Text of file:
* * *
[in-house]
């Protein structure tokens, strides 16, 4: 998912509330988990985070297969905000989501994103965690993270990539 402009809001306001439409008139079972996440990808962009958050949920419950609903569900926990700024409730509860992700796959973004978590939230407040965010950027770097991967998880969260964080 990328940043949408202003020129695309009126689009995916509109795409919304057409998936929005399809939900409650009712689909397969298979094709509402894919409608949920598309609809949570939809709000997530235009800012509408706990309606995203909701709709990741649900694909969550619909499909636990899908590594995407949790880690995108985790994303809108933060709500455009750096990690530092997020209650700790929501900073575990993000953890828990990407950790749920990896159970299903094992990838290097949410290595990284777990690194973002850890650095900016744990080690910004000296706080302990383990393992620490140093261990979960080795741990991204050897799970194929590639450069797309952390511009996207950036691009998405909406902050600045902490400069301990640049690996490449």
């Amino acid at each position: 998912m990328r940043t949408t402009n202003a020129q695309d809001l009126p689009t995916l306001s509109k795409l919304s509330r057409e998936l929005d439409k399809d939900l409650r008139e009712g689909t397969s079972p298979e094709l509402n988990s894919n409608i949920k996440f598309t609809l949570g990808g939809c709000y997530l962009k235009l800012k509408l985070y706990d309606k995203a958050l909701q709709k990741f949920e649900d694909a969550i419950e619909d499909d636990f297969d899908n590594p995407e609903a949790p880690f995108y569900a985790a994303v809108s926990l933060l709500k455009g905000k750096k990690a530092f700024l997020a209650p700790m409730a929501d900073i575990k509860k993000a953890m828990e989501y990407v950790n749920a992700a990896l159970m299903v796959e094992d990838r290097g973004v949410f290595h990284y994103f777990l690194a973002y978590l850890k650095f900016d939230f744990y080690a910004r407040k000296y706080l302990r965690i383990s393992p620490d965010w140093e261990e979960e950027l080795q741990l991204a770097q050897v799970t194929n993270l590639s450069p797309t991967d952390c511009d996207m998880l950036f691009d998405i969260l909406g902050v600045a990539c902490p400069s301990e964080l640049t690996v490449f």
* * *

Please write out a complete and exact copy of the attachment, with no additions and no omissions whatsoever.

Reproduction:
[in-house]
């Protein structure tokens, strides 16, 4: 998912509330988990985070297969905000989501994103965690993270990539 402009809001306001439409008139079972996440990808962009958050949920419950609903569900926990700024409730509860992700796959973004978590939230407040965010950027770097991967998880969260964080 990328940043949408202003020129695309009126689009995916509109795409919304057409998936929005399809939900409650009712689909397969298979094709509402894919409608949920598309609809949570939809709000997530235009800012509408706990309606995203909701709709990741649900694909969550619909499909636990899908590594995407949790880690995108985790994303809108933060709500455009750096990690530092997020209650700790929501900073575990993000953890828990990407950790749920990896159970299903094992990838290097949410290595990284777990690194973002850890650095900016744990080690910004000296706080302990383990393992620490140093261990979960080795741990991204050897799970194929590639450069797309952390511009996207950036691009998405909406902050600045902490400069301990640049690996490449």
């Amino acid at each position: 998912m990328r940043t949408t402009n202003a020129q695309d809001l009126p689009t995916l306001s509109k795409l919304s509330r057409e998936l929005d439409k399809d939900l409650r008139e009712g689909t397969s079972p298979e094709l509402n988990s894919n409608i949920k996440f598309t609809l949570g990808g939809c709000y997530l962009k235009l800012k509408l985070y706990d309606k995203a958050l909701q709709k990741f949920e649900d694909a969550i419950e619909d499909d636990f297969d899908n590594p995407e609903a949790p880690f995108y569900a985790a994303v809108s926990l933060l709500k455009g905000k750096k990690a530092f700024l997020a209650p700790m409730a929501d900073i575990k509860k993000a953890m828990e989501y990407v950790n749920a992700a990896l159970m299903v796959e094992d990838r290097g973004v949410f290595h990284y994103f777990l690194a973002y978590l850890k650095f900016d939230f744990y080690a910004r407040k000296y706080l302990r965690i383990s393992p620490d965010w140093e261990e979960e950027l080795q741990l991204a770097q050897v799970t194929n993270l590639s450069p797309t991967d952390c511009d996207m998880l950036f691009d998405i969260l909406g902050v600045a990539c902490p400069s301990e964080l640049t690996v490449f």